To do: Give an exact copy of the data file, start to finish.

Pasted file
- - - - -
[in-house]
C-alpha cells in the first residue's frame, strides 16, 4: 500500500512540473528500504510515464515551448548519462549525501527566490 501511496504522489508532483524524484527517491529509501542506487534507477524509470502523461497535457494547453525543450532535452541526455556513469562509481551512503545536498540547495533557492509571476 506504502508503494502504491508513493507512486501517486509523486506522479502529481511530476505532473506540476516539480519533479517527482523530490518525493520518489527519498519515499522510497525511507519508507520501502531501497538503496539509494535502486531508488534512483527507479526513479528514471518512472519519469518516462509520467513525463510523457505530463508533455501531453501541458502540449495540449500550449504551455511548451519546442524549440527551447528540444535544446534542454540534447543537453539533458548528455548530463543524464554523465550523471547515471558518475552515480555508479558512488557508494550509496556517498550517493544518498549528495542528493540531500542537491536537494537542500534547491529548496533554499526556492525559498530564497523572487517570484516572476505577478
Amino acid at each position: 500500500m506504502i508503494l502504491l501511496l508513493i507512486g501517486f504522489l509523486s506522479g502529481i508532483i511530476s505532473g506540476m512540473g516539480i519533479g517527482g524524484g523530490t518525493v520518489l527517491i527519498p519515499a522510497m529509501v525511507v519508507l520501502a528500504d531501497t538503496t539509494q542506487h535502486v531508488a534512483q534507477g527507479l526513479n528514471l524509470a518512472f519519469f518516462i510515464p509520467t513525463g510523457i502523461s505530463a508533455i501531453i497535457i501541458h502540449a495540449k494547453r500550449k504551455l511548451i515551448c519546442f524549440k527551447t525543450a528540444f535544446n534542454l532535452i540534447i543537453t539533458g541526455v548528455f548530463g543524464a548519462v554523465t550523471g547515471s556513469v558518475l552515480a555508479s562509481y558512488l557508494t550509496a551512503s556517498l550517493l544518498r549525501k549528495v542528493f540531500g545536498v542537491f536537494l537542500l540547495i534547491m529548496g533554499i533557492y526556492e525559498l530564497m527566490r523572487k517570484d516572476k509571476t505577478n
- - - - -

[in-house]
C-alpha cells in the first residue's frame, strides 16, 4: 500500500512540473528500504510515464515551448548519462549525501527566490 501511496504522489508532483524524484527517491529509501542506487534507477524509470502523461497535457494547453525543450532535452541526455556513469562509481551512503545536498540547495533557492509571476 506504502508503494502504491508513493507512486501517486509523486506522479502529481511530476505532473506540476516539480519533479517527482523530490518525493520518489527519498519515499522510497525511507519508507520501502531501497538503496539509494535502486531508488534512483527507479526513479528514471518512472519519469518516462509520467513525463510523457505530463508533455501531453501541458502540449495540449500550449504551455511548451519546442524549440527551447528540444535544446534542454540534447543537453539533458548528455548530463543524464554523465550523471547515471558518475552515480555508479558512488557508494550509496556517498550517493544518498549528495542528493540531500542537491536537494537542500534547491529548496533554499526556492525559498530564497523572487517570484516572476505577478
Amino acid at each position: 500500500m506504502i508503494l502504491l501511496l508513493i507512486g501517486f504522489l509523486s506522479g502529481i508532483i511530476s505532473g506540476m512540473g516539480i519533479g517527482g524524484g523530490t518525493v520518489l527517491i527519498p519515499a522510497m529509501v525511507v519508507l520501502a528500504d531501497t538503496t539509494q542506487h535502486v531508488a534512483q534507477g527507479l526513479n528514471l524509470a518512472f519519469f518516462i510515464p509520467t513525463g510523457i502523461s505530463a508533455i501531453i497535457i501541458h502540449a495540449k494547453r500550449k504551455l511548451i515551448c519546442f524549440k527551447t525543450a528540444f535544446n534542454l532535452i540534447i543537453t539533458g541526455v548528455f548530463g543524464a548519462v554523465t550523471g547515471s556513469v558518475l552515480a555508479s562509481y558512488l557508494t550509496a551512503s556517498l550517493l544518498r549525501k549528495v542528493f540531500g545536498v542537491f536537494l537542500l540547495i534547491m529548496g533554499i533557492y526556492e525559498l530564497m527566490r523572487k517570484d516572476k509571476t505577478n